So what other genre offer stress releasing effects to the crumbling middle class? Basically any Fantasy, Thriller, Prime-Time Drama, Suspense, Mystery, Humorous, Macabre, Creepy, Spellbinding, and Adult Situations shows you can find.   All of which has been used to describe Supernatural. For the record, is also been labeled as a Chase/Road Show, with themes of Missing Persons, and Sibling Relationships with strong family ties. Hal Erickson called it “essentially a male version of Buffy the Vampire Slayer with a few dashes of Scooby-Doo, The Hardy Boys and Route 66 tossed in.” (As a die-hard Supernatural fan, I object to the Scooby-Doo reference....but to each his own.) Anyway, as more and more people are living with sadness and despair, any TV or movie that offers a promise of hope, happiness, a fresh start, or new beginning has a lot of appeal. All of these are versions of escapism shows. The ultimate in escapism genre, and, thus one of the top-selling forms of entertainment, is horror. 
Before I diverge into the appeal of the horror genre, which I feel is important to Supernatural‘s ratings, I have to talk about escapism and it’s affect on people. There are many opponents of escapism, and those that feel it is important for humans to experience and live in reality, facing the consequences of life as they develop. There are also many proponents of escapism. Fantasy writers propose their fantastic universes in ways that promote creative thinking and problem solving. Escapism can help people more ably interact within reality and cope with some of the stresses of  life…and the greater the stress, the more people need relief from it, if only for a short time. When people are generally sad or depressed, focusing on happier times or brighter things is a form of escapism that offers a healthy alternative to a rather bleak reality. This form of escapism can be healthy when it allows the person to realign themselves and approach reality with a more positive outlook.
For years, science fiction programs have let people escape, and envision other worlds and what life might be within other realities. This has led to many discoveries within our own universe, and has enhanced reality of our world. Escapism can open doors and surpass sciences in many ways, and escapism that is based on individual creativity can be very important in terms of personality development and mental capacity.  And, in case any one is interested, the ultimate individual of escapism is Batman. In many ways, he is a more escapist figure than Superman, because he is just plain mortal like us, but his amazing training and intelligence turns him into an unstoppable force. His ‘power’ comes from a life time of hard work. The writers picked the right hero for Dean to identify with in ‘Bad Day at Black Rock’.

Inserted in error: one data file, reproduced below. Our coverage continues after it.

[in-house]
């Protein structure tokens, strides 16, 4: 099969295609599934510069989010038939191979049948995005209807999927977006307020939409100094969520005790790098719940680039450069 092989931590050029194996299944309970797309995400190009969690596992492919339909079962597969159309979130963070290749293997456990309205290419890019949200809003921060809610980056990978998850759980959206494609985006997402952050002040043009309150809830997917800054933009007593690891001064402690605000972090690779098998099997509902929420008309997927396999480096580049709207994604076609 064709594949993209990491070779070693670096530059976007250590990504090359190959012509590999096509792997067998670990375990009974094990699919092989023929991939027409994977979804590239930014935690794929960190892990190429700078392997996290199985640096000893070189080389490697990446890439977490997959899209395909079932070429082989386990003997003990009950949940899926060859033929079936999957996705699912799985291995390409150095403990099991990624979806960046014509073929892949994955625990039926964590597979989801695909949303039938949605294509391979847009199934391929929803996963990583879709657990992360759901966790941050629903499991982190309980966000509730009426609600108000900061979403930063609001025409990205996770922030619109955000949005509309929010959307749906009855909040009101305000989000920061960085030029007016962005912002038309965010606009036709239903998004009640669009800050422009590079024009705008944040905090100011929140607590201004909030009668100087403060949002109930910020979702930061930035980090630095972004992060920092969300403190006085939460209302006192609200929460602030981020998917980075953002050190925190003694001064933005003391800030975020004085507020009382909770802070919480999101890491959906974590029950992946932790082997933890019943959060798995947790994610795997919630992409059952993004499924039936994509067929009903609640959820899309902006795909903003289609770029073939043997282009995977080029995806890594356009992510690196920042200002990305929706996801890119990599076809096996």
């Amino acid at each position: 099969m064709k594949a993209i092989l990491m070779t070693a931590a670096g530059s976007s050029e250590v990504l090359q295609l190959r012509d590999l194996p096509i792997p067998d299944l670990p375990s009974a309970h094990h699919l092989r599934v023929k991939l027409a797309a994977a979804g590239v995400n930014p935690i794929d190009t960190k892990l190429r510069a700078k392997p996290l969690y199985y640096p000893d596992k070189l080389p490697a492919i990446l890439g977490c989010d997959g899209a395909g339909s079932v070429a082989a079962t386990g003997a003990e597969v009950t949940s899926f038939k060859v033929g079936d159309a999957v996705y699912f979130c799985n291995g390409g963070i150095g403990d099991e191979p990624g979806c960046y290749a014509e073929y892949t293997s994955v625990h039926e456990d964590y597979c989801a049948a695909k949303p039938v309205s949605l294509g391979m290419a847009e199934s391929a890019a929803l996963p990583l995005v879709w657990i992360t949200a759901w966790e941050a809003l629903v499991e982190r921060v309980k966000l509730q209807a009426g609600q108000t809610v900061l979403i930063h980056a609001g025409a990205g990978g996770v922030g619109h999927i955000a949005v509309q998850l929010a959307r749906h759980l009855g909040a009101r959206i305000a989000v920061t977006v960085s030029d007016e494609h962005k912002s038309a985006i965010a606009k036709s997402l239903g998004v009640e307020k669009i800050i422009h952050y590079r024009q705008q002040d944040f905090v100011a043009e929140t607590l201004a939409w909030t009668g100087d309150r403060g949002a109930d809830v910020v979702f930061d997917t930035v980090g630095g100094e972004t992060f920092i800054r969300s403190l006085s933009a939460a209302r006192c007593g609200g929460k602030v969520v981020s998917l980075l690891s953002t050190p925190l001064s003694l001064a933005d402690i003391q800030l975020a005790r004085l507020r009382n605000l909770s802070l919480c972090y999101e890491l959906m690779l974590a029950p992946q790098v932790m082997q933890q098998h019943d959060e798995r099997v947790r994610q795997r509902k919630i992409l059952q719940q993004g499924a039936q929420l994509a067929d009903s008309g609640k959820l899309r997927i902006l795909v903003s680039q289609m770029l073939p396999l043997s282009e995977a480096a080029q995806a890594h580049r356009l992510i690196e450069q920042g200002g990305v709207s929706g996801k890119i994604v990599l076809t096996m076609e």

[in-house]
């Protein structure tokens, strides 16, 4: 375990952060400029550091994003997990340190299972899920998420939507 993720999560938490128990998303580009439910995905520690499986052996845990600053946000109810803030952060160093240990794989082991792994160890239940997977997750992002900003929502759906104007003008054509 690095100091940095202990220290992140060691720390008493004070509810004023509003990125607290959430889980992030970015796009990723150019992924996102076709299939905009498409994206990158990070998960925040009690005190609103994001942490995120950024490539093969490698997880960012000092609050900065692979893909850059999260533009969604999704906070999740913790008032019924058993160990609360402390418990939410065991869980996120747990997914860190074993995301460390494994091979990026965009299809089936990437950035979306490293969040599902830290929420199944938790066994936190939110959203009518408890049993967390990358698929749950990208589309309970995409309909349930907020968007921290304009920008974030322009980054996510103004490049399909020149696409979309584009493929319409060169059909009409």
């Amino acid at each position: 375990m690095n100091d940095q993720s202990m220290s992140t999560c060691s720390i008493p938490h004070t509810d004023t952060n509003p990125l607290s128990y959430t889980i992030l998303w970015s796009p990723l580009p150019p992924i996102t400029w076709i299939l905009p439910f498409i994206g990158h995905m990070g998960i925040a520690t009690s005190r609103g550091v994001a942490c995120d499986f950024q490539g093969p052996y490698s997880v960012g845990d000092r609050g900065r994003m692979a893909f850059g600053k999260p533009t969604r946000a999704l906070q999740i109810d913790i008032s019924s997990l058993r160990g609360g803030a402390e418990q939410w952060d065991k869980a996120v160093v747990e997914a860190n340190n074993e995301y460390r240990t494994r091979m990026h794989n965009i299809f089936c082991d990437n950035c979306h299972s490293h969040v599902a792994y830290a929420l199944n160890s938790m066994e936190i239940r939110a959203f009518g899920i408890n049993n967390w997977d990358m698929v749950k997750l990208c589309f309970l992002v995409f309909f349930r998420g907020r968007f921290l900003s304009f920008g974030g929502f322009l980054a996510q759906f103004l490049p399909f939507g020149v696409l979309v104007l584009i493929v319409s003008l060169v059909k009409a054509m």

As for horror genre…there are numerous reasons why that genre is so appealing as an escapism venue, ranging from tension, relevance, and unrealism… to ‘ striping us down to our essence’. The high quality, well-constructed, well-acted, and well-directed horror that leaves the audience spellbound, sitting on the edge of their seats, wanting the whole time to ‘close their eyes but knowing they don’t dare’ targets all generations and age groups which encompass the whole middle class. These intellectually structured horror shows explore relationships between humans, and between the natural and the supernatural. They tap into our fears of the dark, the unknown, the bazaar, the Devil, mortality, and simply being ignored. They frighten us with loss of control, and shock us with the realization that we never really had control to begin with. By doing so, they ‘reveal just a little bit more about us to us’….a good way to forget our problems. It also spans all genders, even though many devotees of horror are women, the targeted audience of relationship dramas.
From a purely evolutionary standpoint, avoiding dark places, attempting to understand the unknown, and finding ways to postpone death have survival value that may have been passed onto future generations through an evolutionary process. According to many psychoanalytic thinkers, universal fears make a horror genre more relevant. The fact is horror appeals to one of our most primal emotions - fear. Many feel the creep-factor is inherent within the human psyche, the opposite of our feelings of safety and comfort. The scary, and the macabre, have and will exist in horror as long as we have the ability to imagine it. And as long as the imagination can be tapped, we can and will forget reality for a while,. 
The last part of exploring Supernatural appeal has to include a discussion of the human psyche.
It's human nature to have empathy. That is, no matter what the circumstances are, we always feel the pain of others around us, whether in entertainment or in real life. As much as people want to see their experiences mirrored in entertainment, they also want to forget them. Some people feel a little bit of Schadenfreude is also involved, where people feel better about their lives while observing characters that have it worse than they do. People also like to indulge in a ‘Superman complex’ - that is, tapping their own inner hero by watching the onscreen valor of others. Loss of control in their daily lives is a large part of the despair in a recession. To see others with the ability to change their condition, especially using superpowers is a big draw in shows. Hummmm….where are Sam’s powers when you need them? I would have loved to used his powers to exorcize the demon I am SURE resides in my PI.